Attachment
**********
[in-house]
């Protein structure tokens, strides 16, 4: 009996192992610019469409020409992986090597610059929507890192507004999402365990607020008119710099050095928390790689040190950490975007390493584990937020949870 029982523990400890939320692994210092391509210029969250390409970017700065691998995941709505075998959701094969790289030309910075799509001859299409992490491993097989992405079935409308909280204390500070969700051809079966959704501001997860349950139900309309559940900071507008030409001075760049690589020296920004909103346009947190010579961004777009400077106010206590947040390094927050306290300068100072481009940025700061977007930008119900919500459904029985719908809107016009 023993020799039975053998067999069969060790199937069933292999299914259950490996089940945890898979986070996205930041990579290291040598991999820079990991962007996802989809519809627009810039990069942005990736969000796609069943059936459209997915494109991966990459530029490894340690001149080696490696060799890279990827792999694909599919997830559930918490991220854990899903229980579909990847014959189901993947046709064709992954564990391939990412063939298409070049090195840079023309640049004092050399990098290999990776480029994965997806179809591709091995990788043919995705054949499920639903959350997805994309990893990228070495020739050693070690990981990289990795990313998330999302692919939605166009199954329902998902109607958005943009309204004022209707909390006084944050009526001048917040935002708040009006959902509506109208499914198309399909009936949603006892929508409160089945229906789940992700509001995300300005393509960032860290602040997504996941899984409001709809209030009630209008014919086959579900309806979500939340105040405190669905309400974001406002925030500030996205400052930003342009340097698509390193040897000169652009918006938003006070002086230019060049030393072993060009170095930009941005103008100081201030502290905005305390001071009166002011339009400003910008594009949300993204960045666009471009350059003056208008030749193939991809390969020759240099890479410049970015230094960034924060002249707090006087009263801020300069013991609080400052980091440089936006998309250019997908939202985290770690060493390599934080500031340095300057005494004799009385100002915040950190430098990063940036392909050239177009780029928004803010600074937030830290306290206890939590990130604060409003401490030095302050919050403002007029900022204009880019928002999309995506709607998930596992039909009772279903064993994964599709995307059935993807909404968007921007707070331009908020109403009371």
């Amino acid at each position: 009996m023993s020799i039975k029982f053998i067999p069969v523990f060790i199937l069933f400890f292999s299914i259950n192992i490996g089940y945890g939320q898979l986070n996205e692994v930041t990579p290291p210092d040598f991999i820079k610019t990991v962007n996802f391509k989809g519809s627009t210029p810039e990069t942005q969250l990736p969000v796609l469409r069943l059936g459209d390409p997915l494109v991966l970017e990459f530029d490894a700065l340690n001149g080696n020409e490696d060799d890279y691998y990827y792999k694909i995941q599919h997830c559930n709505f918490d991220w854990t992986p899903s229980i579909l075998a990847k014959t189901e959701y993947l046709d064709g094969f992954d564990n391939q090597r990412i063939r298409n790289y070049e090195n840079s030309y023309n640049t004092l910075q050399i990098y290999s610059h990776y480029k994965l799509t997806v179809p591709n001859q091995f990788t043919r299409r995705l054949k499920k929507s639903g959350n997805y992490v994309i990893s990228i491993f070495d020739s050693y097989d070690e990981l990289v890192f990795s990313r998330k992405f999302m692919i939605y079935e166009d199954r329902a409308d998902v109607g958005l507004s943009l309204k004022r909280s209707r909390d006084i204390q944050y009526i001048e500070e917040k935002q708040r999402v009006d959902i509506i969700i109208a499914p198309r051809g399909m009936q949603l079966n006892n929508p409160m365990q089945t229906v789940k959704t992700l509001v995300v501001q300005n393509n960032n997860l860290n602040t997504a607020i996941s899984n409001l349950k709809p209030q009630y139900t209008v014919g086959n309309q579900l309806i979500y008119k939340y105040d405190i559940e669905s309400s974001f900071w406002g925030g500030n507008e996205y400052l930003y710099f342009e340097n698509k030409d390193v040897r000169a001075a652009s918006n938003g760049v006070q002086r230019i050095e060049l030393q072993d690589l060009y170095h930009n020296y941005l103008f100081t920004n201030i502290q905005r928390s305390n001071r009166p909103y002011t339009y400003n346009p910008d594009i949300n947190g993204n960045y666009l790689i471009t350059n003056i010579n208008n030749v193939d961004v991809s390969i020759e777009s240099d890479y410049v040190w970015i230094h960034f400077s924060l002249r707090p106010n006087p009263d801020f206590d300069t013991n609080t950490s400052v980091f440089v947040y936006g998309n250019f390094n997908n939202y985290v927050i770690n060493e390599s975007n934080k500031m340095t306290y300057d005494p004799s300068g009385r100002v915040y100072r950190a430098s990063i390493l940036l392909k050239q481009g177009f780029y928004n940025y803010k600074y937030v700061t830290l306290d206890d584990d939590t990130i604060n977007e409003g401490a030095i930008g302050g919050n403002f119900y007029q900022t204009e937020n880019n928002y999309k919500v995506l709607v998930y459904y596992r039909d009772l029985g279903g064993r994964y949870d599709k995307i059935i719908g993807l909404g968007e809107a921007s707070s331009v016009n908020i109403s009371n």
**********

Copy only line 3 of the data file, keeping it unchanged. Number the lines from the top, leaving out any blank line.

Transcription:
């Amino acid at each position: 009996m023993s020799i039975k029982f053998i067999p069969v523990f060790i199937l069933f400890f292999s299914i259950n192992i490996g089940y945890g939320q898979l986070n996205e692994v930041t990579p290291p210092d040598f991999i820079k610019t990991v962007n996802f391509k989809g519809s627009t210029p810039e990069t942005q969250l990736p969000v796609l469409r069943l059936g459209d390409p997915l494109v991966l970017e990459f530029d490894a700065l340690n001149g080696n020409e490696d060799d890279y691998y990827y792999k694909i995941q599919h997830c559930n709505f918490d991220w854990t992986p899903s229980i579909l075998a990847k014959t189901e959701y993947l046709d064709g094969f992954d564990n391939q090597r990412i063939r298409n790289y070049e090195n840079s030309y023309n640049t004092l910075q050399i990098y290999s610059h990776y480029k994965l799509t997806v179809p591709n001859q091995f990788t043919r299409r995705l054949k499920k929507s639903g959350n997805y992490v994309i990893s990228i491993f070495d020739s050693y097989d070690e990981l990289v890192f990795s990313r998330k992405f999302m692919i939605y079935e166009d199954r329902a409308d998902v109607g958005l507004s943009l309204k004022r909280s209707r909390d006084i204390q944050y009526i001048e500070e917040k935002q708040r999402v009006d959902i509506i969700i109208a499914p198309r051809g399909m009936q949603l079966n006892n929508p409160m365990q089945t229906v789940k959704t992700l509001v995300v501001q300005n393509n960032n997860l860290n602040t997504a607020i996941s899984n409001l349950k709809p209030q009630y139900t209008v014919g086959n309309q579900l309806i979500y008119k939340y105040d405190i559940e669905s309400s974001f900071w406002g925030g500030n507008e996205y400052l930003y710099f342009e340097n698509k030409d390193v040897r000169a001075a652009s918006n938003g760049v006070q002086r230019i050095e060049l030393q072993d690589l060009y170095h930009n020296y941005l103008f100081t920004n201030i502290q905005r928390s305390n001071r009166p909103y002011t339009y400003n346009p910008d594009i949300n947190g993204n960045y666009l790689i471009t350059n003056i010579n208008n030749v193939d961004v991809s390969i020759e777009s240099d890479y410049v040190w970015i230094h960034f400077s924060l002249r707090p106010n006087p009263d801020f206590d300069t013991n609080t950490s400052v980091f440089v947040y936006g998309n250019f390094n997908n939202y985290v927050i770690n060493e390599s975007n934080k500031m340095t306290y300057d005494p004799s300068g009385r100002v915040y100072r950190a430098s990063i390493l940036l392909k050239q481009g177009f780029y928004n940025y803010k600074y937030v700061t830290l306290d206890d584990d939590t990130i604060n977007e409003g401490a030095i930008g302050g919050n403002f119900y007029q900022t204009e937020n880019n928002y999309k919500v995506l709607v998930y459904y596992r039909d009772l029985g279903g064993r994964y949870d599709k995307i059935i719908g993807l909404g968007e809107a921007s707070s331009v016009n908020i109403s009371n």